The Deutsche Welle Innovation Team has published a list of free DW resources to help readers stay clear of questionable content and/or help others access much needed information. They also have a dedicated fact checking team that “debunks, explains and uses in-depth research techniques to separate fact from fiction.” They already have and will continue to run special posts on fakes, propaganda, and the war.

Q&A: International Laws governing armed conflict

Human Rights Watch (HRW) has published an article detailing the legal aspects of ongoing situation in Ukraine. See Russia, Ukraine & International Law: On Occupation, Armed Conflict and Human Rights

Russian Social Media Usage

Foreign Policy has mapped how a network of pro-Kremlin propaganda social media channels are being used to 'massage' the war online on Putin’s terms.

"Telegram may be a fairly marginal social media channel in the West, but—unlike Twitter, Facebook, and YouTube—it is one free of restrictions for state-backed propaganda campaigns in Russia, where it remains popular."

Longer-term and global context facts on Ukraine

Our World in Data provides a list of charts, data and resources that you may find useful to understand the context of the ongoing war in Ukraine.

The site does not publish any data on the ongoing war in Ukraine, but instead provides longer-term and global context on military resources, conflicts, energy production and trade, political regimes and other relevant topics.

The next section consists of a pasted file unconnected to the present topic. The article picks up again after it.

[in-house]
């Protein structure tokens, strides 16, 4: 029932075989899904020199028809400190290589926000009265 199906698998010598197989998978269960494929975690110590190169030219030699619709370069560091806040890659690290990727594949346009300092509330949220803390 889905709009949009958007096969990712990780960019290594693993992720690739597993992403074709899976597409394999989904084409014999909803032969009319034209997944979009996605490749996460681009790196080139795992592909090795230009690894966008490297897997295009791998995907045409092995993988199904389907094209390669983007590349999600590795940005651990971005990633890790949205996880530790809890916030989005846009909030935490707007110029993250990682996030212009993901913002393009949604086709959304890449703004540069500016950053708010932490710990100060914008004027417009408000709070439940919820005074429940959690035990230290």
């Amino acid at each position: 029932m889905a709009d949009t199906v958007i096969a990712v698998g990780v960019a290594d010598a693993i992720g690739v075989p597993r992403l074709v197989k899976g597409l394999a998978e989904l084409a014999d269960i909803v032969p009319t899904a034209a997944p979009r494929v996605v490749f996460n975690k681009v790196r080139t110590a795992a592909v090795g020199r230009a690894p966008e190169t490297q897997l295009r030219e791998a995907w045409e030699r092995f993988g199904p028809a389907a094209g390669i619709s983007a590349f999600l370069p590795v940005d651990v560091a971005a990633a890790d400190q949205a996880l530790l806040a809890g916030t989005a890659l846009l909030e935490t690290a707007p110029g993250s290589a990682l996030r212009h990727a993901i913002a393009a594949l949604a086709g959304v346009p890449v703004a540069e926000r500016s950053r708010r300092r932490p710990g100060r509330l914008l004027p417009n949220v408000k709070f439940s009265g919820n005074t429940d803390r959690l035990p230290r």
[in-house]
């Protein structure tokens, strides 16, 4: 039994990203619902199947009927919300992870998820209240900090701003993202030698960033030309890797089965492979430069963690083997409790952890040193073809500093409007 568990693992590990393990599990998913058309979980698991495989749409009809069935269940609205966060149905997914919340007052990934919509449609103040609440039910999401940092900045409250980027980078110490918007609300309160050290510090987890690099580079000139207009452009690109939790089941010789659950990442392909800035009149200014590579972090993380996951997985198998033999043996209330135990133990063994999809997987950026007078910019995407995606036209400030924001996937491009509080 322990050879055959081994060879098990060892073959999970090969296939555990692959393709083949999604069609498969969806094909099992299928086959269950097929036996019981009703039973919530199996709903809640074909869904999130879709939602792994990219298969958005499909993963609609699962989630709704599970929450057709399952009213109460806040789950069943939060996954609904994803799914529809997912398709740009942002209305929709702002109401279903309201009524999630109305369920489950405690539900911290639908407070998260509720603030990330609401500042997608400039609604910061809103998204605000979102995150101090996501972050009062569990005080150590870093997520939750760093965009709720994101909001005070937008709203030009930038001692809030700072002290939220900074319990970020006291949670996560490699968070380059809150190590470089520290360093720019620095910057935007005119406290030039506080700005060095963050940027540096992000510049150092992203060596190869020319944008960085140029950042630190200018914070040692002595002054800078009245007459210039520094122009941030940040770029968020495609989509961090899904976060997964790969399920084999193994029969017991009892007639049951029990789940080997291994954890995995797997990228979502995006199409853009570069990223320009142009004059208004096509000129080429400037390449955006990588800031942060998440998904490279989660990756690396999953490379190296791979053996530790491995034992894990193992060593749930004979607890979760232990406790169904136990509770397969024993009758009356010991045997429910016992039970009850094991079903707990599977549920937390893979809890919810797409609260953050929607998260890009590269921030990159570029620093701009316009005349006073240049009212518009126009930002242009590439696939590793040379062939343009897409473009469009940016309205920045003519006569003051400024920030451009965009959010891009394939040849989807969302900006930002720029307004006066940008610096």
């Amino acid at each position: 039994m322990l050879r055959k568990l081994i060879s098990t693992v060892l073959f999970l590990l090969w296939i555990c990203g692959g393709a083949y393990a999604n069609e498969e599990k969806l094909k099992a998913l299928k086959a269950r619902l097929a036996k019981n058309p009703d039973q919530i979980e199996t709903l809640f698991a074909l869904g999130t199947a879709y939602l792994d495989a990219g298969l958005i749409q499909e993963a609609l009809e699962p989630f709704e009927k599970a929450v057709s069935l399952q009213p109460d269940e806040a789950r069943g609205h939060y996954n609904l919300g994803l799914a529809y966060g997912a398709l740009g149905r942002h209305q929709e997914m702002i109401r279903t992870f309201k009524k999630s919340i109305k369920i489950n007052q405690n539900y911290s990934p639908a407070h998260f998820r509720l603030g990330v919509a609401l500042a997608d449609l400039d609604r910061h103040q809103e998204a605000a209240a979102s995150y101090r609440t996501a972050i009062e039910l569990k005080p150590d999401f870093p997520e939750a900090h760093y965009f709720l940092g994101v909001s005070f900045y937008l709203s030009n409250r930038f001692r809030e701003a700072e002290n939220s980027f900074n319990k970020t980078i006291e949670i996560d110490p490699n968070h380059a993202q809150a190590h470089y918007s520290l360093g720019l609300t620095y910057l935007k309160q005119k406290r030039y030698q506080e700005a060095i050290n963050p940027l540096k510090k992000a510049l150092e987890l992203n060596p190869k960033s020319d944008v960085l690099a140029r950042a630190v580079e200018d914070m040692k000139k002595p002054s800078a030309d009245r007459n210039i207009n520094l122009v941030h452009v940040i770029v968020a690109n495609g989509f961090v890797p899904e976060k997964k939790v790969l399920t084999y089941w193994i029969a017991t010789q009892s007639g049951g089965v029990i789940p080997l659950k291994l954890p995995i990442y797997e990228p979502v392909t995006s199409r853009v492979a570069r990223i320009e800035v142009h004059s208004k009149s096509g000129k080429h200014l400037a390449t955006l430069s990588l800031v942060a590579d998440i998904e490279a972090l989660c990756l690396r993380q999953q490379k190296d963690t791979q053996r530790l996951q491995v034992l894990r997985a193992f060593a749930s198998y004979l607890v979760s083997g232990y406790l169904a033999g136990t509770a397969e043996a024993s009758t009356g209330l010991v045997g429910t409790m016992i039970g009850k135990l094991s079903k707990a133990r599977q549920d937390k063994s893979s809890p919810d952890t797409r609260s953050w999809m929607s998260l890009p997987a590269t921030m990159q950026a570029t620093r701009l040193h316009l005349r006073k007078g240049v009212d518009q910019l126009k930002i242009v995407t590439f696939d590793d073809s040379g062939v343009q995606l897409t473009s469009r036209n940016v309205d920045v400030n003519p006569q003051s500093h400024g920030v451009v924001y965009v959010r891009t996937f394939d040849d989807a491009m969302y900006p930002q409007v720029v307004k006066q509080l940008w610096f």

Global Conflict Monitor

This tool, created by Brazilian Núcleo Jornalismo, an initiative that covers the impact of social networks on people's lives, "monitors a curated list of accounts on Twitter in order to increase discovery of reliable, actionable social media information about the war in Ukraine in 2022. By having a curated list, the tool helps to filter out the noise of disinformation, misinformation, memes and plagiarism surrounding the conflict."

Map of fact-checking initiatives in Europe

The European Digital Media Observatory (EDMO) "brings together fact-checkers, media literacy experts, and academic researchers to understand and analyse disinformation, in collaboration with media organisations, online platforms and media literacy practitioners."

EDMO has established a taskforce on disinformation about the war in Ukraine focusing on EU and EEA countries, as well as the western Balkans, "collecting and sorting relevant material covering various aspects such as fact-checking, investigations, rapid analysis, and research on disinformation campaigns, as well as specific media literacy initiatives."